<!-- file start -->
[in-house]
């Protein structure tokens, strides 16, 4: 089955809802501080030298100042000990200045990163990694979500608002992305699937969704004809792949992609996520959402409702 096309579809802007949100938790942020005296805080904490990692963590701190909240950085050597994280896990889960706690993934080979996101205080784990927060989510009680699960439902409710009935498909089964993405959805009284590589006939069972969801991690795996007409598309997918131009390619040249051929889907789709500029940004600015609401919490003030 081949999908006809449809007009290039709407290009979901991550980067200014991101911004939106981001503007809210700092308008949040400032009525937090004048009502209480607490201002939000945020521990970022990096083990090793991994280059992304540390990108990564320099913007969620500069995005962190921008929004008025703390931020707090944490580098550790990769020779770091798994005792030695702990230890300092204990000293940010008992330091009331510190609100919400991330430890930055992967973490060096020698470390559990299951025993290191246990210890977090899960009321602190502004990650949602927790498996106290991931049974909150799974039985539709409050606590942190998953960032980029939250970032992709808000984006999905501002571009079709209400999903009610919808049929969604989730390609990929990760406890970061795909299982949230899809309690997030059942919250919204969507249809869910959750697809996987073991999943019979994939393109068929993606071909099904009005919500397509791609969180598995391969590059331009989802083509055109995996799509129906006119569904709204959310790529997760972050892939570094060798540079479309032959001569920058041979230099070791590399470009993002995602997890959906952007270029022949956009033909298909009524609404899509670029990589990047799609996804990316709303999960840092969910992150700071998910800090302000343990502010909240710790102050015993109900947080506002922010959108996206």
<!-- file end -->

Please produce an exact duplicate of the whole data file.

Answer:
[in-house]
């Protein structure tokens, strides 16, 4: 089955809802501080030298100042000990200045990163990694979500608002992305699937969704004809792949992609996520959402409702 096309579809802007949100938790942020005296805080904490990692963590701190909240950085050597994280896990889960706690993934080979996101205080784990927060989510009680699960439902409710009935498909089964993405959805009284590589006939069972969801991690795996007409598309997918131009390619040249051929889907789709500029940004600015609401919490003030 081949999908006809449809007009290039709407290009979901991550980067200014991101911004939106981001503007809210700092308008949040400032009525937090004048009502209480607490201002939000945020521990970022990096083990090793991994280059992304540390990108990564320099913007969620500069995005962190921008929004008025703390931020707090944490580098550790990769020779770091798994005792030695702990230890300092204990000293940010008992330091009331510190609100919400991330430890930055992967973490060096020698470390559990299951025993290191246990210890977090899960009321602190502004990650949602927790498996106290991931049974909150799974039985539709409050606590942190998953960032980029939250970032992709808000984006999905501002571009079709209400999903009610919808049929969604989730390609990929990760406890970061795909299982949230899809309690997030059942919250919204969507249809869910959750697809996987073991999943019979994939393109068929993606071909099904009005919500397509791609969180598995391969590059331009989802083509055109995996799509129906006119569904709204959310790529997760972050892939570094060798540079479309032959001569920058041979230099070791590399470009993002995602997890959906952007270029022949956009033909298909009524609404899509670029990589990047799609996804990316709303999960840092969910992150700071998910800090302000343990502010909240710790102050015993109900947080506002922010959108996206």